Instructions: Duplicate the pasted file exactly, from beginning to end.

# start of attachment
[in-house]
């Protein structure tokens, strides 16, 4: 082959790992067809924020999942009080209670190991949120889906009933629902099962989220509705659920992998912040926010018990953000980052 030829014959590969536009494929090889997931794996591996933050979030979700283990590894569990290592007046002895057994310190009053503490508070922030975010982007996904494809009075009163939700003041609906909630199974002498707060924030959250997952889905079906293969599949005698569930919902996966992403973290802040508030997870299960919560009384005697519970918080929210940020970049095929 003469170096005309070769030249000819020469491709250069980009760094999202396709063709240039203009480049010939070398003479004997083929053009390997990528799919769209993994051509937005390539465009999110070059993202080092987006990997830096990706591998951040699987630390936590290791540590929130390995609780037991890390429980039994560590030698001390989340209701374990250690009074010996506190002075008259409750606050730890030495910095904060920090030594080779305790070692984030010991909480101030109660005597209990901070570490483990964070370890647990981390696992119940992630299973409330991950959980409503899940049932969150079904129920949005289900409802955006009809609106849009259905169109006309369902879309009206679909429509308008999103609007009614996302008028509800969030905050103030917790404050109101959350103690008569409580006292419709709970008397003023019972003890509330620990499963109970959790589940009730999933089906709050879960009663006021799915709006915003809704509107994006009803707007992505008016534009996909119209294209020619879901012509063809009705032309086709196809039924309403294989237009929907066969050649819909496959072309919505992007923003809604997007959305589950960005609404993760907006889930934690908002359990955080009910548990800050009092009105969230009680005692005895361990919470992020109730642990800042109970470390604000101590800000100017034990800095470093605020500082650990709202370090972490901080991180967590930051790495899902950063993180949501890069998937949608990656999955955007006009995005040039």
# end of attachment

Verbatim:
[in-house]
């Protein structure tokens, strides 16, 4: 082959790992067809924020999942009080209670190991949120889906009933629902099962989220509705659920992998912040926010018990953000980052 030829014959590969536009494929090889997931794996591996933050979030979700283990590894569990290592007046002895057994310190009053503490508070922030975010982007996904494809009075009163939700003041609906909630199974002498707060924030959250997952889905079906293969599949005698569930919902996966992403973290802040508030997870299960919560009384005697519970918080929210940020970049095929 003469170096005309070769030249000819020469491709250069980009760094999202396709063709240039203009480049010939070398003479004997083929053009390997990528799919769209993994051509937005390539465009999110070059993202080092987006990997830096990706591998951040699987630390936590290791540590929130390995609780037991890390429980039994560590030698001390989340209701374990250690009074010996506190002075008259409750606050730890030495910095904060920090030594080779305790070692984030010991909480101030109660005597209990901070570490483990964070370890647990981390696992119940992630299973409330991950959980409503899940049932969150079904129920949005289900409802955006009809609106849009259905169109006309369902879309009206679909429509308008999103609007009614996302008028509800969030905050103030917790404050109101959350103690008569409580006292419709709970008397003023019972003890509330620990499963109970959790589940009730999933089906709050879960009663006021799915709006915003809704509107994006009803707007992505008016534009996909119209294209020619879901012509063809009705032309086709196809039924309403294989237009929907066969050649819909496959072309919505992007923003809604997007959305589950960005609404993760907006889930934690908002359990955080009910548990800050009092009105969230009680005692005895361990919470992020109730642990800042109970470390604000101590800000100017034990800095470093605020500082650990709202370090972490901080991180967590930051790495899902950063993180949501890069998937949608990656999955955007006009995005040039």